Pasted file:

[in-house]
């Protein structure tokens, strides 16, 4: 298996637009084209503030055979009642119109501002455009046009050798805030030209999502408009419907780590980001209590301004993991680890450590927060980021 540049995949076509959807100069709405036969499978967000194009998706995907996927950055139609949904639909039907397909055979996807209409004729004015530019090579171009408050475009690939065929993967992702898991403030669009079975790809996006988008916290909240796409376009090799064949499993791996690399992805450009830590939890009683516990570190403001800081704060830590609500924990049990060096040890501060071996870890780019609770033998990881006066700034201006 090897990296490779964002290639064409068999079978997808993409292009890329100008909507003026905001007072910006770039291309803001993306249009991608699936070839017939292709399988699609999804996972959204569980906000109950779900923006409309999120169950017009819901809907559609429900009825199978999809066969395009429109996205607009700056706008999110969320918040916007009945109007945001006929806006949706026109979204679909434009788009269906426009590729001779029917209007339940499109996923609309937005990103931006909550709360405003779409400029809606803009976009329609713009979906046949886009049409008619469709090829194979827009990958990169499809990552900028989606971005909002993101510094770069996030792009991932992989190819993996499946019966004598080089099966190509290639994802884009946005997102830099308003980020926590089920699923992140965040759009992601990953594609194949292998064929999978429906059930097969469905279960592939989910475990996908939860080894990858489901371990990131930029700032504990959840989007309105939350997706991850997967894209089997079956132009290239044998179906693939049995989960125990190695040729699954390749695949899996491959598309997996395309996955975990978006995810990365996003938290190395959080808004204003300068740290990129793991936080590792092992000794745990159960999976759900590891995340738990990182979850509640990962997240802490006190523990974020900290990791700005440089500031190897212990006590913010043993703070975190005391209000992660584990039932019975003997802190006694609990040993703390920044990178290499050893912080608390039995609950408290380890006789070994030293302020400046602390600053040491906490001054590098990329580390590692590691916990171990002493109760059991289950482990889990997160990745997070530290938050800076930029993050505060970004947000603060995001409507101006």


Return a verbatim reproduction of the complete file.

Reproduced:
[in-house]
């Protein structure tokens, strides 16, 4: 298996637009084209503030055979009642119109501002455009046009050798805030030209999502408009419907780590980001209590301004993991680890450590927060980021 540049995949076509959807100069709405036969499978967000194009998706995907996927950055139609949904639909039907397909055979996807209409004729004015530019090579171009408050475009690939065929993967992702898991403030669009079975790809996006988008916290909240796409376009090799064949499993791996690399992805450009830590939890009683516990570190403001800081704060830590609500924990049990060096040890501060071996870890780019609770033998990881006066700034201006 090897990296490779964002290639064409068999079978997808993409292009890329100008909507003026905001007072910006770039291309803001993306249009991608699936070839017939292709399988699609999804996972959204569980906000109950779900923006409309999120169950017009819901809907559609429900009825199978999809066969395009429109996205607009700056706008999110969320918040916007009945109007945001006929806006949706026109979204679909434009788009269906426009590729001779029917209007339940499109996923609309937005990103931006909550709360405003779409400029809606803009976009329609713009979906046949886009049409008619469709090829194979827009990958990169499809990552900028989606971005909002993101510094770069996030792009991932992989190819993996499946019966004598080089099966190509290639994802884009946005997102830099308003980020926590089920699923992140965040759009992601990953594609194949292998064929999978429906059930097969469905279960592939989910475990996908939860080894990858489901371990990131930029700032504990959840989007309105939350997706991850997967894209089997079956132009290239044998179906693939049995989960125990190695040729699954390749695949899996491959598309997996395309996955975990978006995810990365996003938290190395959080808004204003300068740290990129793991936080590792092992000794745990159960999976759900590891995340738990990182979850509640990962997240802490006190523990974020900290990791700005440089500031190897212990006590913010043993703070975190005391209000992660584990039932019975003997802190006694609990040993703390920044990178290499050893912080608390039995609950408290380890006789070994030293302020400046602390600053040491906490001054590098990329580390590692590691916990171990002493109760059991289950482990889990997160990745997070530290938050800076930029993050505060970004947000603060995001409507101006």